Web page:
Back vertebrae

The vertebrae in the spine are the most important bones in the body. These relatively small structures interlock with one another to keep the spine stable but remain flexible enough to allow us to lean forward, backward, side to side and to pivot on an axis. However, as a result of this flexibility, the vertebrae are also prone to problems, particularly at the lumbar spine segment in the lower back. This is because the lumbar spine (lower back) is largely responsible for supporting the weight of the body. As these vertebrae wear down due to age and weight gain, a number of painful symptoms and loss of mobility can occur.

Some of the most common symptoms of deteriorated vertebrae include pain in the neck or back, radiating pain in the local extremity, numbness and tingling in the extremity, and limited movement and mobility of the spine. If you are experiencing these symptoms, you should seek advice from your physician to determine the cause of your pain. Many times, simple conservative therapies like lifestyle changes and physical therapy are effective in treating mild degenerative spine conditions.

Common causes of back pain

The back vertebrae in the thoracic spine (middle back) and lumbar spine (lower back) essentially serve two main purposes: supporting the rib cage in the torso and maintaining flexibility. To accomplish this, the thoracic back vertebrae are largely stable and fused to the ribs, while the lumbar spine vertebrae are larger and more mobile. Because of the increased mobility, the lumbar spine is much more susceptible to damage than the thoracic spine, which is why nearly everyone has to deal with some degree of lower back pain at some point in life. This pain and stiffness is further exacerbated as we grow older, our discs wear down and joints become stricken with arthritis.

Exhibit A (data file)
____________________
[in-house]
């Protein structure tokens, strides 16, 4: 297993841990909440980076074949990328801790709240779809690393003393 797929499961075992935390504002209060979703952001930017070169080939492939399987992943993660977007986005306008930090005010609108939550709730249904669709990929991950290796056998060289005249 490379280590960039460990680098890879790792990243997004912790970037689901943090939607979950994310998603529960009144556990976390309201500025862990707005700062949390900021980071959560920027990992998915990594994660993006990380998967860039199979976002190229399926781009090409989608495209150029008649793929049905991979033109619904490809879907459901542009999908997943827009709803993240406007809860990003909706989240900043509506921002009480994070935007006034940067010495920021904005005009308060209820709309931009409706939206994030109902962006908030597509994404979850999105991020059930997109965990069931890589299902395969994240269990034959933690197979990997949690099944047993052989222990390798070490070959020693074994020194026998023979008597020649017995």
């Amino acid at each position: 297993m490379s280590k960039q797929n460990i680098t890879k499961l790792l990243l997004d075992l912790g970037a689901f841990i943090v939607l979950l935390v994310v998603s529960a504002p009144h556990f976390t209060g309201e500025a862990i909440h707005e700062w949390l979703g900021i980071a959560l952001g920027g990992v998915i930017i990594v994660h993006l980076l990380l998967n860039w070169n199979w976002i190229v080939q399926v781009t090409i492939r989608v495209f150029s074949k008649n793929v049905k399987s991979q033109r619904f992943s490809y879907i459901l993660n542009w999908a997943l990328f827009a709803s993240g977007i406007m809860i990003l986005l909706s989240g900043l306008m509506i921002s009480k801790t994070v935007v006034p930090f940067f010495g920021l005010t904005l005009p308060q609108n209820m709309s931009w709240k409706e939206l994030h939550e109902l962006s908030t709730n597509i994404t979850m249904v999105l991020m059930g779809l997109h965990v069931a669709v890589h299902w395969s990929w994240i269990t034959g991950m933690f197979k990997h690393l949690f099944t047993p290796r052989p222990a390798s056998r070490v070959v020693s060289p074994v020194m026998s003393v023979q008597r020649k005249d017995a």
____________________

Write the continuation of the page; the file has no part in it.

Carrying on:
In fact, a wide variety of sources can contribute to back vertebrae pain, including:

  • Spinal stenosis — the narrowing of the spinal canal
  • Bone spurs
  • Foraminal stenosis — the narrowing of the canal where nerve roots branch off the spinal cord
  • Herniated or bulging discs
  • Spondylosis
  • And more

A physician can determine the cause of your back pain by ordering an MRI test or CT scan to view the anatomy of your spine and diagnose where and why a component of the spine is damaged and compressing a local nerve root in the spinal canal. Once this is determined, your physician can help you move forward with a treatment.

Treatment options

If you are experiencing any of the aforementioned conditions, you are probably considering your treatment options. In most cases, you can sufficiently manage your pain with conservative treatment over several weeks. Specifically, painkillers, strengthening exercises and heat therapy are all effective methods.

However, if these treatments don’t offer any lasting pain relief, and you’re still experiencing problems with one of your back vertebrae, you should consult one of our spine specialists at Laser Spine Institute. Our team of surgeons specializes in the highly technical field of minimally invasive spine surgery. These advanced outpatient spine procedures help alleviate the sources of pain without the uncertainty of traditional open back surgery. To learn more about the causes of back vertebrae problems and the treatment options available to you, contact Laser Spine Institute today.